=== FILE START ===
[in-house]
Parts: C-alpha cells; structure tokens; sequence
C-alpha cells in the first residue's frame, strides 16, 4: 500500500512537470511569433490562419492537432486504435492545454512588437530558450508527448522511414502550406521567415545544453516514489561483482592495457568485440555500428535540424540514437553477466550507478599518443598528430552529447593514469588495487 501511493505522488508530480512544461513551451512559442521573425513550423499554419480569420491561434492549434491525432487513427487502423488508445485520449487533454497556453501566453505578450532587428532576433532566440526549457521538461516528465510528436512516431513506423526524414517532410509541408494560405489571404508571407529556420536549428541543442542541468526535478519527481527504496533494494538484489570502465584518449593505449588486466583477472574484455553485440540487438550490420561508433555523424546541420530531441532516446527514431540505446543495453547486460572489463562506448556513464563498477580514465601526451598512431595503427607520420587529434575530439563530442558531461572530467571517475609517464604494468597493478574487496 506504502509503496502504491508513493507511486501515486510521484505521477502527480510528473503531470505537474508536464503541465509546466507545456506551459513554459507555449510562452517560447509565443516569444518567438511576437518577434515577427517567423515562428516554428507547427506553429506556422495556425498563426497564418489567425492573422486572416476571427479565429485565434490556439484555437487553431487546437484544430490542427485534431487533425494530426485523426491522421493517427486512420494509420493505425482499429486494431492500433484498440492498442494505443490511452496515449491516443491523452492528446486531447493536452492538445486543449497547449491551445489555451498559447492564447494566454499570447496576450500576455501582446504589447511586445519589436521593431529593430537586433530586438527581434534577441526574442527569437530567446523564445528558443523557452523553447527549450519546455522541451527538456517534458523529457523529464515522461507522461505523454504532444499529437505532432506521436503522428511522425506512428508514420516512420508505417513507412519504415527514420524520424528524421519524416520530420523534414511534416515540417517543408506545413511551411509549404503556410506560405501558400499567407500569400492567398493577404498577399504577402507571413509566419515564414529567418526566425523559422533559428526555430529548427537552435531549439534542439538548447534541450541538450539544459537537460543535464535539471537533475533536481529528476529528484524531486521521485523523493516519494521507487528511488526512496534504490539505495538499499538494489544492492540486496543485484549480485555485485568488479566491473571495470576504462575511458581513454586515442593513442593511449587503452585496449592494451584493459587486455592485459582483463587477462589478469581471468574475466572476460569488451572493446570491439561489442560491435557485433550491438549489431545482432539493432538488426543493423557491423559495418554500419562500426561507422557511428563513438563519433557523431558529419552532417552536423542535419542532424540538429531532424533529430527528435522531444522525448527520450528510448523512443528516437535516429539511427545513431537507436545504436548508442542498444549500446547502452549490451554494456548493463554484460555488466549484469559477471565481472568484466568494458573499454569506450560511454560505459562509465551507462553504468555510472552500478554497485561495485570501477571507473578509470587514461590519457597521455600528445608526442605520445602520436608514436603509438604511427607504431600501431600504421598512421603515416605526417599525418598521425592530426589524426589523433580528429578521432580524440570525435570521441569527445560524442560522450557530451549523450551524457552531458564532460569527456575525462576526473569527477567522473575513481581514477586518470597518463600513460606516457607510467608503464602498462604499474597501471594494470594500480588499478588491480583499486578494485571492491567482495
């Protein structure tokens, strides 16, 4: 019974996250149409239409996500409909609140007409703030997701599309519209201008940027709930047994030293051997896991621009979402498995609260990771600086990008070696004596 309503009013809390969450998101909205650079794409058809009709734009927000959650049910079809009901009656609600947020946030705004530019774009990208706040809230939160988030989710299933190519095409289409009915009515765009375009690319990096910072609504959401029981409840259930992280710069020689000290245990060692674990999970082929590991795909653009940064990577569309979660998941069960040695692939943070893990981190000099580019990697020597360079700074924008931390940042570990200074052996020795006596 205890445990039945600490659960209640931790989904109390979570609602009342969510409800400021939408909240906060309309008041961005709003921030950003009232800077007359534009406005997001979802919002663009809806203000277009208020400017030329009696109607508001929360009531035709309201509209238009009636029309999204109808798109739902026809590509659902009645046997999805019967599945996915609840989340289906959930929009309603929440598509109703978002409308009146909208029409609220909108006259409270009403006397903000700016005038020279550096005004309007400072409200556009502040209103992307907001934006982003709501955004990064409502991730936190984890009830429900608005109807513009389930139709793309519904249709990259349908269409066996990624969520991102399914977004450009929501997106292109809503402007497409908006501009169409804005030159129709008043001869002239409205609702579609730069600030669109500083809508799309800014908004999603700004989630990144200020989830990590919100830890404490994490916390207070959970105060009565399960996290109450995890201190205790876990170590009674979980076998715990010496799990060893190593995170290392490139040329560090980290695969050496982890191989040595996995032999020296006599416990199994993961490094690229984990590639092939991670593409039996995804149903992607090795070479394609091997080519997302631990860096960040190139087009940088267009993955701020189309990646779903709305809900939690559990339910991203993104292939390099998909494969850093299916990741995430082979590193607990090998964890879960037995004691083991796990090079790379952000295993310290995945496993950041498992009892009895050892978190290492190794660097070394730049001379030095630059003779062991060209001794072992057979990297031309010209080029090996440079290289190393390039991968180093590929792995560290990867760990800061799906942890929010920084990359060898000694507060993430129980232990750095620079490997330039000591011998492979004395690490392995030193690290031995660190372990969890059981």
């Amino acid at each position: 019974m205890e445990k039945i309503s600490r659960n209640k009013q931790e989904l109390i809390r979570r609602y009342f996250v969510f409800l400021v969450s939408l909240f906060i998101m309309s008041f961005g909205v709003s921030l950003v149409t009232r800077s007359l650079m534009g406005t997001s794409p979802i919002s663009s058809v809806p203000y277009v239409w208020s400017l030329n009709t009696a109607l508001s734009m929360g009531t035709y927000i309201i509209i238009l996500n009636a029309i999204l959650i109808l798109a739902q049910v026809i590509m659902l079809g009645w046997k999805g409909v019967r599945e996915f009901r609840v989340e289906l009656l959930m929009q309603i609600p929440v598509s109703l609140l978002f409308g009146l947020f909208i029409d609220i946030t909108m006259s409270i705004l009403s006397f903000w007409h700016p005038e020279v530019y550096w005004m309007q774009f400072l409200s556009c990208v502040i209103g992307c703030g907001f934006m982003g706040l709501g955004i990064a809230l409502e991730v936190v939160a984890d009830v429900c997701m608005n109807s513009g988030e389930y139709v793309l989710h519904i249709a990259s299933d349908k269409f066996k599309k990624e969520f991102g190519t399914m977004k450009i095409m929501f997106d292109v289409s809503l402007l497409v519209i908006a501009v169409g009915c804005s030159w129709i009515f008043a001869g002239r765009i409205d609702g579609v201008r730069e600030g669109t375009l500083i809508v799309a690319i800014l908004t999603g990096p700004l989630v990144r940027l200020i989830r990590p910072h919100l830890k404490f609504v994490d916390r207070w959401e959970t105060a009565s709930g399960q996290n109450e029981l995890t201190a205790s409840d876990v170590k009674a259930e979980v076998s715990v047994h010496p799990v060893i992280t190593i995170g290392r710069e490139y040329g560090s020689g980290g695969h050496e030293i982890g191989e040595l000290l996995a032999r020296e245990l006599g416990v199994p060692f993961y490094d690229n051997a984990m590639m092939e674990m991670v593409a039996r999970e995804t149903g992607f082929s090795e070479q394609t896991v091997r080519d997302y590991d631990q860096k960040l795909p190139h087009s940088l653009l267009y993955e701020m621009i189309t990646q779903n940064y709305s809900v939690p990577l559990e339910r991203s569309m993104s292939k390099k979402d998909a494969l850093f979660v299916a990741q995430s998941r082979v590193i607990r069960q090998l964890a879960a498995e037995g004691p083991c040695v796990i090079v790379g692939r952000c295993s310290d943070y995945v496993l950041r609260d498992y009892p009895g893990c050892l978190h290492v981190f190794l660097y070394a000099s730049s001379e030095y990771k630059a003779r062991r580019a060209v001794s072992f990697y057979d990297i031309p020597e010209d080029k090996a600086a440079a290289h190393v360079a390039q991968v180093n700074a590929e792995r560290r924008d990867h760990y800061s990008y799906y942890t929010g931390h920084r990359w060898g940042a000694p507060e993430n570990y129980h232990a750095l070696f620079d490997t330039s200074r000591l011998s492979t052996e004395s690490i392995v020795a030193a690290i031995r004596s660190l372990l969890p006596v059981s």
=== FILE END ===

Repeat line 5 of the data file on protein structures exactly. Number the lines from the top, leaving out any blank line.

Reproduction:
């Amino acid at each position: 019974m205890e445990k039945i309503s600490r659960n209640k009013q931790e989904l109390i809390r979570r609602y009342f996250v969510f409800l400021v969450s939408l909240f906060i998101m309309s008041f961005g909205v709003s921030l950003v149409t009232r800077s007359l650079m534009g406005t997001s794409p979802i919002s663009s058809v809806p203000y277009v239409w208020s400017l030329n009709t009696a109607l508001s734009m929360g009531t035709y927000i309201i509209i238009l996500n009636a029309i999204l959650i109808l798109a739902q049910v026809i590509m659902l079809g009645w046997k999805g409909v019967r599945e996915f009901r609840v989340e289906l009656l959930m929009q309603i609600p929440v598509s109703l609140l978002f409308g009146l947020f909208i029409d609220i946030t909108m006259s409270i705004l009403s006397f903000w007409h700016p005038e020279v530019y550096w005004m309007q774009f400072l409200s556009c990208v502040i209103g992307c703030g907001f934006m982003g706040l709501g955004i990064a809230l409502e991730v936190v939160a984890d009830v429900c997701m608005n109807s513009g988030e389930y139709v793309l989710h519904i249709a990259s299933d349908k269409f066996k599309k990624e969520f991102g190519t399914m977004k450009i095409m929501f997106d292109v289409s809503l402007l497409v519209i908006a501009v169409g009915c804005s030159w129709i009515f008043a001869g002239r765009i409205d609702g579609v201008r730069e600030g669109t375009l500083i809508v799309a690319i800014l908004t999603g990096p700004l989630v990144r940027l200020i989830r990590p910072h919100l830890k404490f609504v994490d916390r207070w959401e959970t105060a009565s709930g399960q996290n109450e029981l995890t201190a205790s409840d876990v170590k009674a259930e979980v076998s715990v047994h010496p799990v060893i992280t190593i995170g290392r710069e490139y040329g560090s020689g980290g695969h050496e030293i982890g191989e040595l000290l996995a032999r020296e245990l006599g416990v199994p060692f993961y490094d690229n051997a984990m590639m092939e674990m991670v593409a039996r999970e995804t149903g992607f082929s090795e070479q394609t896991v091997r080519d997302y590991d631990q860096k960040l795909p190139h087009s940088l653009l267009y993955e701020m621009i189309t990646q779903n940064y709305s809900v939690p990577l559990e339910r991203s569309m993104s292939k390099k979402d998909a494969l850093f979660v299916a990741q995430s998941r082979v590193i607990r069960q090998l964890a879960a498995e037995g004691p083991c040695v796990i090079v790379g692939r952000c295993s310290d943070y995945v496993l950041r609260d498992y009892p009895g893990c050892l978190h290492v981190f190794l660097y070394a000099s730049s001379e030095y990771k630059a003779r062991r580019a060209v001794s072992f990697y057979d990297i031309p020597e010209d080029k090996a600086a440079a290289h190393v360079a390039q991968v180093n700074a590929e792995r560290r924008d990867h760990y800061s990008y799906y942890t929010g931390h920084r990359w060898g940042a000694p507060e993430n570990y129980h232990a750095l070696f620079d490997t330039s200074r000591l011998s492979t052996e004395s690490i392995v020795a030193a690290i031995r004596s660190l372990l969890p006596v059981s």